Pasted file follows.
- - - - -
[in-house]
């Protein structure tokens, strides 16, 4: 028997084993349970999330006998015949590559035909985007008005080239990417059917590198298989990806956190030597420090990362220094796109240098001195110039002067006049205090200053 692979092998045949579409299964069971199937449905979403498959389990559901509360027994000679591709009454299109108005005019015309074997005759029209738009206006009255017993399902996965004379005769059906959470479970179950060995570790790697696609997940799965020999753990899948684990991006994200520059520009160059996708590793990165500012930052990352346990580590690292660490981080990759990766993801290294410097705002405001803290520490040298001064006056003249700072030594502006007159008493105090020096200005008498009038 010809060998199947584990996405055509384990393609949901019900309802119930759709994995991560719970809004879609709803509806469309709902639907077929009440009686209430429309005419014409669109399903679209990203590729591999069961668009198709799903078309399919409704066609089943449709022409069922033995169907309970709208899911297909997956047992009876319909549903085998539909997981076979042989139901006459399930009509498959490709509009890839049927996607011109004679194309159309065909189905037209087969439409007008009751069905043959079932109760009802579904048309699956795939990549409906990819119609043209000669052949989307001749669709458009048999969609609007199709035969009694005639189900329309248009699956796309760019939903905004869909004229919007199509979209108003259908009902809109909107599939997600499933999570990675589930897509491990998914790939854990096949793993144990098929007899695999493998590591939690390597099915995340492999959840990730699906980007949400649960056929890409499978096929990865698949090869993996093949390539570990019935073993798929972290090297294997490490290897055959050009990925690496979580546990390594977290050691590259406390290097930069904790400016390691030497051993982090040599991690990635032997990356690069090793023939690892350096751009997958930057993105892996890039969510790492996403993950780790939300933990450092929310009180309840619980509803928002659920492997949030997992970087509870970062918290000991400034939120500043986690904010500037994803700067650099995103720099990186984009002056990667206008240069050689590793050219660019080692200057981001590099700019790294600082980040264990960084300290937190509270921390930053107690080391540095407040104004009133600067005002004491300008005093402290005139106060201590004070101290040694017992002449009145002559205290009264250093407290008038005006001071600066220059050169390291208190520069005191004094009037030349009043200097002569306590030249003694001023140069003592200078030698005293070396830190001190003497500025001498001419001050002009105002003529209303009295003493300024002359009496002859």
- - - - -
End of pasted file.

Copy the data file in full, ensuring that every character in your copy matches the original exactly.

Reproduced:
[in-house]
């Protein structure tokens, strides 16, 4: 028997084993349970999330006998015949590559035909985007008005080239990417059917590198298989990806956190030597420090990362220094796109240098001195110039002067006049205090200053 692979092998045949579409299964069971199937449905979403498959389990559901509360027994000679591709009454299109108005005019015309074997005759029209738009206006009255017993399902996965004379005769059906959470479970179950060995570790790697696609997940799965020999753990899948684990991006994200520059520009160059996708590793990165500012930052990352346990580590690292660490981080990759990766993801290294410097705002405001803290520490040298001064006056003249700072030594502006007159008493105090020096200005008498009038 010809060998199947584990996405055509384990393609949901019900309802119930759709994995991560719970809004879609709803509806469309709902639907077929009440009686209430429309005419014409669109399903679209990203590729591999069961668009198709799903078309399919409704066609089943449709022409069922033995169907309970709208899911297909997956047992009876319909549903085998539909997981076979042989139901006459399930009509498959490709509009890839049927996607011109004679194309159309065909189905037209087969439409007008009751069905043959079932109760009802579904048309699956795939990549409906990819119609043209000669052949989307001749669709458009048999969609609007199709035969009694005639189900329309248009699956796309760019939903905004869909004229919007199509979209108003259908009902809109909107599939997600499933999570990675589930897509491990998914790939854990096949793993144990098929007899695999493998590591939690390597099915995340492999959840990730699906980007949400649960056929890409499978096929990865698949090869993996093949390539570990019935073993798929972290090297294997490490290897055959050009990925690496979580546990390594977290050691590259406390290097930069904790400016390691030497051993982090040599991690990635032997990356690069090793023939690892350096751009997958930057993105892996890039969510790492996403993950780790939300933990450092929310009180309840619980509803928002659920492997949030997992970087509870970062918290000991400034939120500043986690904010500037994803700067650099995103720099990186984009002056990667206008240069050689590793050219660019080692200057981001590099700019790294600082980040264990960084300290937190509270921390930053107690080391540095407040104004009133600067005002004491300008005093402290005139106060201590004070101290040694017992002449009145002559205290009264250093407290008038005006001071600066220059050169390291208190520069005191004094009037030349009043200097002569306590030249003694001023140069003592200078030698005293070396830190001190003497500025001498001419001050002009105002003529209303009295003493300024002359009496002859």